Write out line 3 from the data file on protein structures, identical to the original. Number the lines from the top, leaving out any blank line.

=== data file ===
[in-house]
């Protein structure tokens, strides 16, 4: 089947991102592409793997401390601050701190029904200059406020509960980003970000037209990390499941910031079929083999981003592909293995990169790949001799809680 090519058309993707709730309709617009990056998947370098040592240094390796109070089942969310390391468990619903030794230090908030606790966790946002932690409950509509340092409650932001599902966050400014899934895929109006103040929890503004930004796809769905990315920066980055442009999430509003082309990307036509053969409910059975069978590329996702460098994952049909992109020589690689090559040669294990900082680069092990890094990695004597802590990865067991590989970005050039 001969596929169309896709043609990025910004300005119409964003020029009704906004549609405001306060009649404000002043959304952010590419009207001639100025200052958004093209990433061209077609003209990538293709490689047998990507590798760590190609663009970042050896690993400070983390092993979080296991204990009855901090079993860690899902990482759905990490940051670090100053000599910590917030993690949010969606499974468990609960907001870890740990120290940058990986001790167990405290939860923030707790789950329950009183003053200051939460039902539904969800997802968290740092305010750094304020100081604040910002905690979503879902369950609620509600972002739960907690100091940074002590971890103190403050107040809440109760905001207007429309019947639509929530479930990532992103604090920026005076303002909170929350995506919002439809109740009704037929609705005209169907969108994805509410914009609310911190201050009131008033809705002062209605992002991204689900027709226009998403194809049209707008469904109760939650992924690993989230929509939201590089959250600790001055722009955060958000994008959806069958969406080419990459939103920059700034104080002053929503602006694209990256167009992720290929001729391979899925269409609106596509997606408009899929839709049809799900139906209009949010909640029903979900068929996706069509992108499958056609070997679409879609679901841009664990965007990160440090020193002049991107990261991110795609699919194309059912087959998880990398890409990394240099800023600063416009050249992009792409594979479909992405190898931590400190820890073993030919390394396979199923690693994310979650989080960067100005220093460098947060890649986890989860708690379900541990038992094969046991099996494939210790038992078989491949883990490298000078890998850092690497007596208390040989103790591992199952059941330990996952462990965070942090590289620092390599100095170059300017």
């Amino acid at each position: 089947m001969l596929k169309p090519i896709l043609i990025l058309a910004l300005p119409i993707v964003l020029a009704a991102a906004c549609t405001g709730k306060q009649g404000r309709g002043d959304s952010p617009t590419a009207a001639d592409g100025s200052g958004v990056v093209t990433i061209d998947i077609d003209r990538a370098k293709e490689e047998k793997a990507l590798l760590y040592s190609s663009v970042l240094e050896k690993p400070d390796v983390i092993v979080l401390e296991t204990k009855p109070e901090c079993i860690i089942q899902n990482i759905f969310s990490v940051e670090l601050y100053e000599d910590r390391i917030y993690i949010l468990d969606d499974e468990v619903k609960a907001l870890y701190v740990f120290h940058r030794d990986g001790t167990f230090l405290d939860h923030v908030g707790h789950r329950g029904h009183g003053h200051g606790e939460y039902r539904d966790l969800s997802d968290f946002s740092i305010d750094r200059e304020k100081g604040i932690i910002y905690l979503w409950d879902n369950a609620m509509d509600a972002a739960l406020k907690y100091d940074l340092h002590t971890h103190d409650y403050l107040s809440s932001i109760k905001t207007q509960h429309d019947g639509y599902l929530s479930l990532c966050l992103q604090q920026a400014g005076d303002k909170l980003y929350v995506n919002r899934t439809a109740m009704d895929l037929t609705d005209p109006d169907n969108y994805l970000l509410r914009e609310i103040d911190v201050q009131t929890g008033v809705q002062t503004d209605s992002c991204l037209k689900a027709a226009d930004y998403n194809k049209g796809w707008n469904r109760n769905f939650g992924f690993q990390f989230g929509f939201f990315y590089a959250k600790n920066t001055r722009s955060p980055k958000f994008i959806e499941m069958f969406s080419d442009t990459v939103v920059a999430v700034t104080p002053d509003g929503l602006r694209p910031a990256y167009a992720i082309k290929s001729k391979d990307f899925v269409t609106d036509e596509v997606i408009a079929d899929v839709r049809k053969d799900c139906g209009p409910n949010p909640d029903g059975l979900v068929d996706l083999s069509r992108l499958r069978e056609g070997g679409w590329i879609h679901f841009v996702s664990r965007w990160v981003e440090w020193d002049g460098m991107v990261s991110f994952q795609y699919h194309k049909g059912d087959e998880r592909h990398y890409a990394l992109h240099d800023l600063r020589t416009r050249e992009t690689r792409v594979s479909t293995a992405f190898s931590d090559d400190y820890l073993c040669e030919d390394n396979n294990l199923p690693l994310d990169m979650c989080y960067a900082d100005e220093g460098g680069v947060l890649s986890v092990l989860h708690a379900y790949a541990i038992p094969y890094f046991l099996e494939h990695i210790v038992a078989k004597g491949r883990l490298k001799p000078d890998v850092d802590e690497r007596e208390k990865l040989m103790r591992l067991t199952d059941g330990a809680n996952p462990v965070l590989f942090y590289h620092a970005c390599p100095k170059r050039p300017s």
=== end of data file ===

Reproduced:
């Amino acid at each position: 089947m001969l596929k169309p090519i896709l043609i990025l058309a910004l300005p119409i993707v964003l020029a009704a991102a906004c549609t405001g709730k306060q009649g404000r309709g002043d959304s952010p617009t590419a009207a001639d592409g100025s200052g958004v990056v093209t990433i061209d998947i077609d003209r990538a370098k293709e490689e047998k793997a990507l590798l760590y040592s190609s663009v970042l240094e050896k690993p400070d390796v983390i092993v979080l401390e296991t204990k009855p109070e901090c079993i860690i089942q899902n990482i759905f969310s990490v940051e670090l601050y100053e000599d910590r390391i917030y993690i949010l468990d969606d499974e468990v619903k609960a907001l870890y701190v740990f120290h940058r030794d990986g001790t167990f230090l405290d939860h923030v908030g707790h789950r329950g029904h009183g003053h200051g606790e939460y039902r539904d966790l969800s997802d968290f946002s740092i305010d750094r200059e304020k100081g604040i932690i910002y905690l979503w409950d879902n369950a609620m509509d509600a972002a739960l406020k907690y100091d940074l340092h002590t971890h103190d409650y403050l107040s809440s932001i109760k905001t207007q509960h429309d019947g639509y599902l929530s479930l990532c966050l992103q604090q920026a400014g005076d303002k909170l980003y929350v995506n919002r899934t439809a109740m009704d895929l037929t609705d005209p109006d169907n969108y994805l970000l509410r914009e609310i103040d911190v201050q009131t929890g008033v809705q002062t503004d209605s992002c991204l037209k689900a027709a226009d930004y998403n194809k049209g796809w707008n469904r109760n769905f939650g992924f690993q990390f989230g929509f939201f990315y590089a959250k600790n920066t001055r722009s955060p980055k958000f994008i959806e499941m069958f969406s080419d442009t990459v939103v920059a999430v700034t104080p002053d509003g929503l602006r694209p910031a990256y167009a992720i082309k290929s001729k391979d990307f899925v269409t609106d036509e596509v997606i408009a079929d899929v839709r049809k053969d799900c139906g209009p409910n949010p909640d029903g059975l979900v068929d996706l083999s069509r992108l499958r069978e056609g070997g679409w590329i879609h679901f841009v996702s664990r965007w990160v981003e440090w020193d002049g460098m991107v990261s991110f994952q795609y699919h194309k049909g059912d087959e998880r592909h990398y890409a990394l992109h240099d800023l600063r020589t416009r050249e992009t690689r792409v594979s479909t293995a992405f190898s931590d090559d400190y820890l073993c040669e030919d390394n396979n294990l199923p690693l994310d990169m979650c989080y960067a900082d100005e220093g460098g680069v947060l890649s986890v092990l989860h708690a379900y790949a541990i038992p094969y890094f046991l099996e494939h990695i210790v038992a078989k004597g491949r883990l490298k001799p000078d890998v850092d802590e690497r007596e208390k990865l040989m103790r591992l067991t199952d059941g330990a809680n996952p462990v965070l590989f942090y590289h620092a970005c390599p100095k170059r050039p300017s």